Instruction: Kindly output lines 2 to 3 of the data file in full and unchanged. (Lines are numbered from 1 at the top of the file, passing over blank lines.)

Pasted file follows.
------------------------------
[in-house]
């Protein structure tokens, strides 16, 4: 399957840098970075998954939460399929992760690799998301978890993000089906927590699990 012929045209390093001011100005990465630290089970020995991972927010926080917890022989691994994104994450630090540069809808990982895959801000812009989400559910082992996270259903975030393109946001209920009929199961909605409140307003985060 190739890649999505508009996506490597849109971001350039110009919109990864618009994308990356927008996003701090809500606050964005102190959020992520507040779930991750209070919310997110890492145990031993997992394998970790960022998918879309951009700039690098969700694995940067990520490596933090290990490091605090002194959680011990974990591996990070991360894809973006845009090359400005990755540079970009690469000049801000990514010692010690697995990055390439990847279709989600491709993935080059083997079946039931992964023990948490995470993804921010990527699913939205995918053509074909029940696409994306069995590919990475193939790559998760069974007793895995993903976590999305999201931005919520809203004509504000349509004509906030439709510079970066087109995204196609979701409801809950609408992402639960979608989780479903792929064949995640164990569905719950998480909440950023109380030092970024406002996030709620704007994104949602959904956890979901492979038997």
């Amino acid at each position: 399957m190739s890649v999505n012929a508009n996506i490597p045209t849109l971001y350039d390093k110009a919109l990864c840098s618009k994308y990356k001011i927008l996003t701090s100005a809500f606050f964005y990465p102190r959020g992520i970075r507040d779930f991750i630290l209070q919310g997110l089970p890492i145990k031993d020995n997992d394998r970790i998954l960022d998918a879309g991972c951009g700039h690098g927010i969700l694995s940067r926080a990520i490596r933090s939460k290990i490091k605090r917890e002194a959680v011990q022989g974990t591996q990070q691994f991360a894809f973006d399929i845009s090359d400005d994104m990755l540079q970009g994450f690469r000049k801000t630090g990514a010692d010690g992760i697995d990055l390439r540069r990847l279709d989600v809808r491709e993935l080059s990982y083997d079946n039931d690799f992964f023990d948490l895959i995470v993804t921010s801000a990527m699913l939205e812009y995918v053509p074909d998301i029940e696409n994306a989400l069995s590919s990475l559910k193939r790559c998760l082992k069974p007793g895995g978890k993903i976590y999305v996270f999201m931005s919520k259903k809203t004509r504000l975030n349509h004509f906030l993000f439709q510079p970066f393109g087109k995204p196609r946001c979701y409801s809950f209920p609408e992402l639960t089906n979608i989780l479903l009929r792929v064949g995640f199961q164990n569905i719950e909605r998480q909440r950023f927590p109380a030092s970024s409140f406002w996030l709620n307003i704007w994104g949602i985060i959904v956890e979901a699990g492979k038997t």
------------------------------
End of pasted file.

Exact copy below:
């Protein structure tokens, strides 16, 4: 399957840098970075998954939460399929992760690799998301978890993000089906927590699990 012929045209390093001011100005990465630290089970020995991972927010926080917890022989691994994104994450630090540069809808990982895959801000812009989400559910082992996270259903975030393109946001209920009929199961909605409140307003985060 190739890649999505508009996506490597849109971001350039110009919109990864618009994308990356927008996003701090809500606050964005102190959020992520507040779930991750209070919310997110890492145990031993997992394998970790960022998918879309951009700039690098969700694995940067990520490596933090290990490091605090002194959680011990974990591996990070991360894809973006845009090359400005990755540079970009690469000049801000990514010692010690697995990055390439990847279709989600491709993935080059083997079946039931992964023990948490995470993804921010990527699913939205995918053509074909029940696409994306069995590919990475193939790559998760069974007793895995993903976590999305999201931005919520809203004509504000349509004509906030439709510079970066087109995204196609979701409801809950609408992402639960979608989780479903792929064949995640164990569905719950998480909440950023109380030092970024406002996030709620704007994104949602959904956890979901492979038997």
């Amino acid at each position: 399957m190739s890649v999505n012929a508009n996506i490597p045209t849109l971001y350039d390093k110009a919109l990864c840098s618009k994308y990356k001011i927008l996003t701090s100005a809500f606050f964005y990465p102190r959020g992520i970075r507040d779930f991750i630290l209070q919310g997110l089970p890492i145990k031993d020995n997992d394998r970790i998954l960022d998918a879309g991972c951009g700039h690098g927010i969700l694995s940067r926080a990520i490596r933090s939460k290990i490091k605090r917890e002194a959680v011990q022989g974990t591996q990070q691994f991360a894809f973006d399929i845009s090359d400005d994104m990755l540079q970009g994450f690469r000049k801000t630090g990514a010692d010690g992760i697995d990055l390439r540069r990847l279709d989600v809808r491709e993935l080059s990982y083997d079946n039931d690799f992964f023990d948490l895959i995470v993804t921010s801000a990527m699913l939205e812009y995918v053509p074909d998301i029940e696409n994306a989400l069995s590919s990475l559910k193939r790559c998760l082992k069974p007793g895995g978890k993903i976590y999305v996270f999201m931005s919520k259903k809203t004509r504000l975030n349509h004509f906030l993000f439709q510079p970066f393109g087109k995204p196609r946001c979701y409801s809950f209920p609408e992402l639960t089906n979608i989780l479903l009929r792929v064949g995640f199961q164990n569905i719950e909605r998480q909440r950023f927590p109380a030092s970024s409140f406002w996030l709620n307003i704007w994104g949602i985060i959904v956890e979901a699990g492979k038997t």